What disappoints me so much about the film is that it is possible that there was at least one good film in there somewhere. There is a heavy theme of isolation a ’la The Shining, blatantly displayed by Michael Sheen’s android bartender, Arthur. This seems to be setting the film up as a psychodrama about a man lost in space slowly losing his sanity. The film jumps straight from this sort of heavy subject matter to a Risky Business/Home Alone style montage and immediately back into goofy comedy. Followed by the introduction of a genuinely tough moral choice and some significant character development the film fails to develop on the ideas and instead turns into a romance before turning back into the most generic sci-fi film possible. The film had set itself up as a combination of Moon and Misery which could have resulted in an interesting film. Instead the second half of the film falls into complete farce, sprinkled with plot holes, Deus-ex-Machina and hilariously bad writing.

Recommendation

There are parts of Passengers that are so bad that they are comical, but not enough to justify watching purely for its shortcomings. The film is a tonal mess with incredibly high production quality, unfortunately poor writing cannot be hidden behind CGI.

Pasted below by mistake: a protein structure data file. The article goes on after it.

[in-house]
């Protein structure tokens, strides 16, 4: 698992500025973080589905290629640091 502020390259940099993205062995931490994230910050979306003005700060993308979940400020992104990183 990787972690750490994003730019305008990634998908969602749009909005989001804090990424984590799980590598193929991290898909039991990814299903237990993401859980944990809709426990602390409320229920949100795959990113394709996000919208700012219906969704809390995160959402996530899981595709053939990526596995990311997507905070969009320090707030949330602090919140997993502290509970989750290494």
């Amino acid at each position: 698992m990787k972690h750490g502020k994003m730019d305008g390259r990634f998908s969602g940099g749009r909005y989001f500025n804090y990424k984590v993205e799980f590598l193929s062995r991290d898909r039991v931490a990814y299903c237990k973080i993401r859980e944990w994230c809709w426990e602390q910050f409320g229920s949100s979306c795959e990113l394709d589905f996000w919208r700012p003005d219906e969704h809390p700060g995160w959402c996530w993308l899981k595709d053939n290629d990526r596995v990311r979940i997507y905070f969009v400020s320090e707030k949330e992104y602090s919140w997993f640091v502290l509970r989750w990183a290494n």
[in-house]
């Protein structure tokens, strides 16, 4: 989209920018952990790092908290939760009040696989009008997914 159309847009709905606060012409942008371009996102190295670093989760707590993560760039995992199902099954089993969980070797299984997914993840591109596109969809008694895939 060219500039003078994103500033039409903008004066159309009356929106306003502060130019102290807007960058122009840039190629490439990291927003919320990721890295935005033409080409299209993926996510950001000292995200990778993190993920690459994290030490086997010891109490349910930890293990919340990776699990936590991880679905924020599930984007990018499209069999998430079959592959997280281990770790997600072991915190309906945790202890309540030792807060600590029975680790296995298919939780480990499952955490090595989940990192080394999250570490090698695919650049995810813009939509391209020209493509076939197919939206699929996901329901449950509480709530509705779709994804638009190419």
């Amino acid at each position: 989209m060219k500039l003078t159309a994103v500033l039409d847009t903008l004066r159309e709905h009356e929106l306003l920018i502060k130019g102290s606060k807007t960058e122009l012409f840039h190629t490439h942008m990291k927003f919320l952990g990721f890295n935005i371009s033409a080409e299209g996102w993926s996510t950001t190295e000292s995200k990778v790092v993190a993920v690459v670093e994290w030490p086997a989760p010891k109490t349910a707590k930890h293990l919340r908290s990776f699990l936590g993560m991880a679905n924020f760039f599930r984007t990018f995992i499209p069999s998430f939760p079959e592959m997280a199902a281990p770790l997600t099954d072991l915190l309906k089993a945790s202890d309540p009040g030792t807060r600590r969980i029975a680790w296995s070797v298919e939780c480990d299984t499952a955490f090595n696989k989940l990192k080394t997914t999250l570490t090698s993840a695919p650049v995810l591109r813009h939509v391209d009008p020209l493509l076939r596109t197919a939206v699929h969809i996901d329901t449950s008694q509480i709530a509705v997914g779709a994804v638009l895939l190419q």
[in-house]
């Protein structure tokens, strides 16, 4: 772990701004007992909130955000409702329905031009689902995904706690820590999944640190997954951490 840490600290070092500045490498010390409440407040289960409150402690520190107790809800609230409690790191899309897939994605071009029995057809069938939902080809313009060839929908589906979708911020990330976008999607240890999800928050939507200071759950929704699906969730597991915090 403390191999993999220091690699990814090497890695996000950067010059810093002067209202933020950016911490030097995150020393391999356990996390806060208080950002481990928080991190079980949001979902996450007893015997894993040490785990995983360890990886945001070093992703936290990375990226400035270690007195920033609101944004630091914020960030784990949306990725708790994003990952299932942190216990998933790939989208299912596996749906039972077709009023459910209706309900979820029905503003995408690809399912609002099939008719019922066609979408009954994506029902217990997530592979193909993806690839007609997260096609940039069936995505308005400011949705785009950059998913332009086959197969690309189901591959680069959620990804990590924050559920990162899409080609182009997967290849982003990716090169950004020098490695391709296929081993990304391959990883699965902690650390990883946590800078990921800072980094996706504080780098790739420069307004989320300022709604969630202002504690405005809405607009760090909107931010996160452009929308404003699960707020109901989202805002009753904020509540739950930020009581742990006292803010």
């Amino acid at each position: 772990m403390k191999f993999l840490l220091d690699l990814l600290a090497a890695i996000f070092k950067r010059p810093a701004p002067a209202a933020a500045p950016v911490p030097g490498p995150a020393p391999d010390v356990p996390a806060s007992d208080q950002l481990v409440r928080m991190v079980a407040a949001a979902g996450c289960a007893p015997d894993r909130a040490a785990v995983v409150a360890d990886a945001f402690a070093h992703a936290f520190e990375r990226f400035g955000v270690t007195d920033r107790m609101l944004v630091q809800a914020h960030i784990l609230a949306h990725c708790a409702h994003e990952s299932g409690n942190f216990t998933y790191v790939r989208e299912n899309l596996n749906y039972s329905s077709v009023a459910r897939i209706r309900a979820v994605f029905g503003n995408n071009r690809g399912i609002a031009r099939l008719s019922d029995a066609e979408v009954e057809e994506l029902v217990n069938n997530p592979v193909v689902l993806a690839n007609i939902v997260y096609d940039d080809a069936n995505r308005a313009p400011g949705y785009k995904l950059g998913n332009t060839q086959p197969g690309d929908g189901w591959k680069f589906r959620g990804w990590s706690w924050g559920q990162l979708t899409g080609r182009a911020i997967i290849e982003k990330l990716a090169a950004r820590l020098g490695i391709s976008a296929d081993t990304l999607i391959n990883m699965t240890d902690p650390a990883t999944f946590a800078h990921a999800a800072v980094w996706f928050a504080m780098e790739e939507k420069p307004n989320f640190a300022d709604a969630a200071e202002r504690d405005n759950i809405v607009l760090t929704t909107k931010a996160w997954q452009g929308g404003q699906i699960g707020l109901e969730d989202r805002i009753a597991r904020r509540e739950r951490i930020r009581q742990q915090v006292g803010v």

There are flashes of three disparate films in Passengers, one a moral dilemma based romance, the second a nervy psychodrama and the final is a by the numbers generic sci-fi. There is enough to like within the film but unfortunately there is way too much space in between it all.

Midnight Special engages in mysteries in the dark

Midnight Special does a lot with very little

Most recently I took issue with the beginning of Rogue One, a film which took too long to get going. By the time that it had established its motives and threats the film had already lost me due to throwing out too much mediocre exposition. I had quickly lost faith in the film. I found a nice counterpart to this in Midnight Special, a movie about faith. It takes a long time to start delivering answers but enshrouds itself in an aura of mystery and character drama.  Allowing connections to be made to the characters and questions to be asked as of people’s goals. The point that this drove home to me is that if a film’s beginning isn’t exciting then it must grab its viewers’ attention by being at least intriguing or cryptic. Midnight Special is both from the first scene.

The first scene is an incredibly efficient scene of exposition, using that age-old method of TV news we are introduced to a kidnapped child being held in a motel room by two gun wielding men. Immediately we must question how are we going to side with these men if these are our protagonists. But the gentle concern in the voice of Michael Shannon’s Roy tells us that cares for the boy and the ambiguity of the viewer is immediately established.